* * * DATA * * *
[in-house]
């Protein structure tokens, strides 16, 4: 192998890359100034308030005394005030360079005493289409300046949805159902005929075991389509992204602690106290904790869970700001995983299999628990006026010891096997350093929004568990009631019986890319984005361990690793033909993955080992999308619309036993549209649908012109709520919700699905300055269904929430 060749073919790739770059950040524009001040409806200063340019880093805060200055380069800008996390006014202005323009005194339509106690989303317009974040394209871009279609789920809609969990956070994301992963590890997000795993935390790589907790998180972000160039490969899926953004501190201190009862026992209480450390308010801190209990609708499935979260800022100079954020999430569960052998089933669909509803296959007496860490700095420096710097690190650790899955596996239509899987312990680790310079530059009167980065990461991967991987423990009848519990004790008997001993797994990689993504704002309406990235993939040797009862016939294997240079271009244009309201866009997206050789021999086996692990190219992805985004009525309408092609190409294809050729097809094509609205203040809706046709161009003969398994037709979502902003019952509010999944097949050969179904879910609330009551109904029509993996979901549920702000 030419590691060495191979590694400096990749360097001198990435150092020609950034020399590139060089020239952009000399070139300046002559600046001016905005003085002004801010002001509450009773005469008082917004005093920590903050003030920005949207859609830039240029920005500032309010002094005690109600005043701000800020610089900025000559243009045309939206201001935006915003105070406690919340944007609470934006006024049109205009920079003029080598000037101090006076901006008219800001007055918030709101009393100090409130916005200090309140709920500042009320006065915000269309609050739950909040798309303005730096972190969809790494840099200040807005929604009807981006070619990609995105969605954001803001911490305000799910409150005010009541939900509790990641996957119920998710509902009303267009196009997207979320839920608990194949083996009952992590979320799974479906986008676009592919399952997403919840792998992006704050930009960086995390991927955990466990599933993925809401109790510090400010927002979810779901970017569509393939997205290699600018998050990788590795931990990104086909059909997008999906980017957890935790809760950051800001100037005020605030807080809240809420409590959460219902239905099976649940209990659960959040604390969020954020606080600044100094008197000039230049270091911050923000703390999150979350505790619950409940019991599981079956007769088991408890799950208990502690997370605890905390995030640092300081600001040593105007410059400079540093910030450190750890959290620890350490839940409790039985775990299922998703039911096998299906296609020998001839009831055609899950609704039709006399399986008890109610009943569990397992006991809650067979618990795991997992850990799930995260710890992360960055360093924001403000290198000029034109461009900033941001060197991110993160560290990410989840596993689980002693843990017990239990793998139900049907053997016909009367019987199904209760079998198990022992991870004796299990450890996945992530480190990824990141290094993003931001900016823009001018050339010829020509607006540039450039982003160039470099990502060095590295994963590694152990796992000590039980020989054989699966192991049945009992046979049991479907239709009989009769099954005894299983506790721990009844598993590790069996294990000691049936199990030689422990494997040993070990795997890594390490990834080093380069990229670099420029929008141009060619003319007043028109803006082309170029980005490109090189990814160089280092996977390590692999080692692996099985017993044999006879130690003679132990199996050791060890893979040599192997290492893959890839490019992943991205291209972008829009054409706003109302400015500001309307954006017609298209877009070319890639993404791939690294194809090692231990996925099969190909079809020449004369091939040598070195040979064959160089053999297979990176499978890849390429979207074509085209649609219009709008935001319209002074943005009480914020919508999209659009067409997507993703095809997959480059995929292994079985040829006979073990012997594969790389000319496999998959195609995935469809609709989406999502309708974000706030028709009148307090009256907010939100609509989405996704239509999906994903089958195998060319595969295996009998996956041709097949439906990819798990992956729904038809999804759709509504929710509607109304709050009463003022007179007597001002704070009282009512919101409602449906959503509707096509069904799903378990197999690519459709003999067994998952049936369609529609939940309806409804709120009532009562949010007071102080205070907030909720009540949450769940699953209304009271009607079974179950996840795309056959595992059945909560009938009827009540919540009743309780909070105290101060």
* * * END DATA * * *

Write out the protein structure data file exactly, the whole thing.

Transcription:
[in-house]
């Protein structure tokens, strides 16, 4: 192998890359100034308030005394005030360079005493289409300046949805159902005929075991389509992204602690106290904790869970700001995983299999628990006026010891096997350093929004568990009631019986890319984005361990690793033909993955080992999308619309036993549209649908012109709520919700699905300055269904929430 060749073919790739770059950040524009001040409806200063340019880093805060200055380069800008996390006014202005323009005194339509106690989303317009974040394209871009279609789920809609969990956070994301992963590890997000795993935390790589907790998180972000160039490969899926953004501190201190009862026992209480450390308010801190209990609708499935979260800022100079954020999430569960052998089933669909509803296959007496860490700095420096710097690190650790899955596996239509899987312990680790310079530059009167980065990461991967991987423990009848519990004790008997001993797994990689993504704002309406990235993939040797009862016939294997240079271009244009309201866009997206050789021999086996692990190219992805985004009525309408092609190409294809050729097809094509609205203040809706046709161009003969398994037709979502902003019952509010999944097949050969179904879910609330009551109904029509993996979901549920702000 030419590691060495191979590694400096990749360097001198990435150092020609950034020399590139060089020239952009000399070139300046002559600046001016905005003085002004801010002001509450009773005469008082917004005093920590903050003030920005949207859609830039240029920005500032309010002094005690109600005043701000800020610089900025000559243009045309939206201001935006915003105070406690919340944007609470934006006024049109205009920079003029080598000037101090006076901006008219800001007055918030709101009393100090409130916005200090309140709920500042009320006065915000269309609050739950909040798309303005730096972190969809790494840099200040807005929604009807981006070619990609995105969605954001803001911490305000799910409150005010009541939900509790990641996957119920998710509902009303267009196009997207979320839920608990194949083996009952992590979320799974479906986008676009592919399952997403919840792998992006704050930009960086995390991927955990466990599933993925809401109790510090400010927002979810779901970017569509393939997205290699600018998050990788590795931990990104086909059909997008999906980017957890935790809760950051800001100037005020605030807080809240809420409590959460219902239905099976649940209990659960959040604390969020954020606080600044100094008197000039230049270091911050923000703390999150979350505790619950409940019991599981079956007769088991408890799950208990502690997370605890905390995030640092300081600001040593105007410059400079540093910030450190750890959290620890350490839940409790039985775990299922998703039911096998299906296609020998001839009831055609899950609704039709006399399986008890109610009943569990397992006991809650067979618990795991997992850990799930995260710890992360960055360093924001403000290198000029034109461009900033941001060197991110993160560290990410989840596993689980002693843990017990239990793998139900049907053997016909009367019987199904209760079998198990022992991870004796299990450890996945992530480190990824990141290094993003931001900016823009001018050339010829020509607006540039450039982003160039470099990502060095590295994963590694152990796992000590039980020989054989699966192991049945009992046979049991479907239709009989009769099954005894299983506790721990009844598993590790069996294990000691049936199990030689422990494997040993070990795997890594390490990834080093380069990229670099420029929008141009060619003319007043028109803006082309170029980005490109090189990814160089280092996977390590692999080692692996099985017993044999006879130690003679132990199996050791060890893979040599192997290492893959890839490019992943991205291209972008829009054409706003109302400015500001309307954006017609298209877009070319890639993404791939690294194809090692231990996925099969190909079809020449004369091939040598070195040979064959160089053999297979990176499978890849390429979207074509085209649609219009709008935001319209002074943005009480914020919508999209659009067409997507993703095809997959480059995929292994079985040829006979073990012997594969790389000319496999998959195609995935469809609709989406999502309708974000706030028709009148307090009256907010939100609509989405996704239509999906994903089958195998060319595969295996009998996956041709097949439906990819798990992956729904038809999804759709509504929710509607109304709050009463003022007179007597001002704070009282009512919101409602449906959503509707096509069904799903378990197999690519459709003999067994998952049936369609529609939940309806409804709120009532009562949010007071102080205070907030909720009540949450769940699953209304009271009607079974179950996840795309056959595992059945909560009938009827009540919540009743309780909070105290101060």